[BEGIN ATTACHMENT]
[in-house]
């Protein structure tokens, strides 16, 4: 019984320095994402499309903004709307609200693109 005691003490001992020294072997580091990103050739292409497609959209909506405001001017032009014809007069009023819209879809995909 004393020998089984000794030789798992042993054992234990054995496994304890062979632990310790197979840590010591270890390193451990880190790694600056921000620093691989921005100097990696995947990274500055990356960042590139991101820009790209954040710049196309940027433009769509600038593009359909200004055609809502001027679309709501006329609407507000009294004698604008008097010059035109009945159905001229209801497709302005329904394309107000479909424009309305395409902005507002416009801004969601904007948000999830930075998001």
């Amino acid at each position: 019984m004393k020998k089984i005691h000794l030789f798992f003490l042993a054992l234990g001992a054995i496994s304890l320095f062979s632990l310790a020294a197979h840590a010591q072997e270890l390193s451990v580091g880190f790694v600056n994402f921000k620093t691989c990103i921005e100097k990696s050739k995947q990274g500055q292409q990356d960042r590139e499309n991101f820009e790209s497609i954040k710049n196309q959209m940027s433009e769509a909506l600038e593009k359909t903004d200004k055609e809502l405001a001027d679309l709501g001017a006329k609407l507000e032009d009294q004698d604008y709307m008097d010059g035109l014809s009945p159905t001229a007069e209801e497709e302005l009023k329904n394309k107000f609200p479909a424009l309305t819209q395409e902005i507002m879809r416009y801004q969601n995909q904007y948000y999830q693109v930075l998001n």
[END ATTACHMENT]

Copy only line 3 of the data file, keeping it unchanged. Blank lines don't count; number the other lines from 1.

């Amino acid at each position: 019984m004393k020998k089984i005691h000794l030789f798992f003490l042993a054992l234990g001992a054995i496994s304890l320095f062979s632990l310790a020294a197979h840590a010591q072997e270890l390193s451990v580091g880190f790694v600056n994402f921000k620093t691989c990103i921005e100097k990696s050739k995947q990274g500055q292409q990356d960042r590139e499309n991101f820009e790209s497609i954040k710049n196309q959209m940027s433009e769509a909506l600038e593009k359909t903004d200004k055609e809502l405001a001027d679309l709501g001017a006329k609407l507000e032009d009294q004698d604008y709307m008097d010059g035109l014809s009945p159905t001229a007069e209801e497709e302005l009023k329904n394309k107000f609200p479909a424009l309305t819209q395409e902005i507002m879809r416009y801004q969601n995909q904007y948000y999830q693109v930075l998001n």